I’ve pointed out before that the idea of leveraging games for classroom use is gaining traction, and these kinds of events go a long way to backing that claim. The question is quickly changing from whether we should use games in the classroom to how we should use them. During the introductory remarks, it was pointed out that studies show significant cognitive gains in students who play video games in school. 92% of young elementary school students could solve algebraic equations after spending an hour with the amazing game Dragon Box.
After a quick morning meeting, teams were sent to “jam.” They were given suggestions in each content area and asked to keep standards in mind. About a day after they begin to brainstorm ideas for their game, teams welcome students into the office to playtest. A mere 24 hours later, each team is expected to have a working, playable prototype to unveil at the White House. They will create a two-minute video about their game and have another minute to speak about their product.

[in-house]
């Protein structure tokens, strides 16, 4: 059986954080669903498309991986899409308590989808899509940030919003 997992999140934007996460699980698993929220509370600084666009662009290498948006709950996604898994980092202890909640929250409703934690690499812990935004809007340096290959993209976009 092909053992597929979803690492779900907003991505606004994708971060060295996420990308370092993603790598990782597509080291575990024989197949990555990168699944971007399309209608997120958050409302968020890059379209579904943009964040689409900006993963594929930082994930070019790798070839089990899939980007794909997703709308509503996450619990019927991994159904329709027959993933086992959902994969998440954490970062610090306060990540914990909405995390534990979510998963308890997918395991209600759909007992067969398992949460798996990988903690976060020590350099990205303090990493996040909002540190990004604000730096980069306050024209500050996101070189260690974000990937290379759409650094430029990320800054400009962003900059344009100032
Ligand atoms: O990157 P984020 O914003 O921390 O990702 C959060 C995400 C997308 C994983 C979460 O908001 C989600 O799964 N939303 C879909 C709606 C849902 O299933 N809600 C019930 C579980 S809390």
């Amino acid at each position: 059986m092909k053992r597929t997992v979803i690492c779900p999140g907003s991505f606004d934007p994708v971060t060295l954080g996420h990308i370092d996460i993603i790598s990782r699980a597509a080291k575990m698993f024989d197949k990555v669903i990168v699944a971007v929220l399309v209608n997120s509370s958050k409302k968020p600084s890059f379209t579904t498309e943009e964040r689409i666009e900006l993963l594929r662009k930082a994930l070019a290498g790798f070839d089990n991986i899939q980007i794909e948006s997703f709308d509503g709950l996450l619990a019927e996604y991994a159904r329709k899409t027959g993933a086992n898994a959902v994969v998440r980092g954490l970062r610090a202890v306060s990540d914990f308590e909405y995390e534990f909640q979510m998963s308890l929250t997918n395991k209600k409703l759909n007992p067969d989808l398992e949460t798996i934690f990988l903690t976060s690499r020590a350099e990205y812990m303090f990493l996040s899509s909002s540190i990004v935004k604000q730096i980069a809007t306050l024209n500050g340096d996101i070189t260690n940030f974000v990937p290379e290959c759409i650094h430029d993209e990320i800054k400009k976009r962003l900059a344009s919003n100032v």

It’s early yet, but the atmosphere here is electric. Perhaps most gratifying for me personally is seeing how eager the developers are to receive guidance from the educators. More than once, teams have pitched their idea to me, asked for suggestions, and modified their trajectory based on my input. There is a real positivity in the room, and I think it stems from the fact that gaming as a source of entertainment, as a form of art, and now as a teaching tool is finally being taken seriously. Most of us are here because games have had a positive impact in our lives and we recognize that we learned and grew from playing them.
For a long time, I would have been slightly embarrassed to admit I was a gamer. Many of us, even those of us who should know better, still have that skewed mental image of a gamer. You know the one. The image is almost always male, adolescent, and adverse to sunlight. Often, a basement is involved. That stigma is gradually falling away, as young gamers become adult gamers and refuse to ditch their beloved past-time because they’ve reached a certain age.
To deliver to students the kind of rich, engaging experience that we know is possible in gaming provides the ultimate validation. We’re still many hours and lots of energy drinks away from the end, but I can’t wait to see what comes from this jam.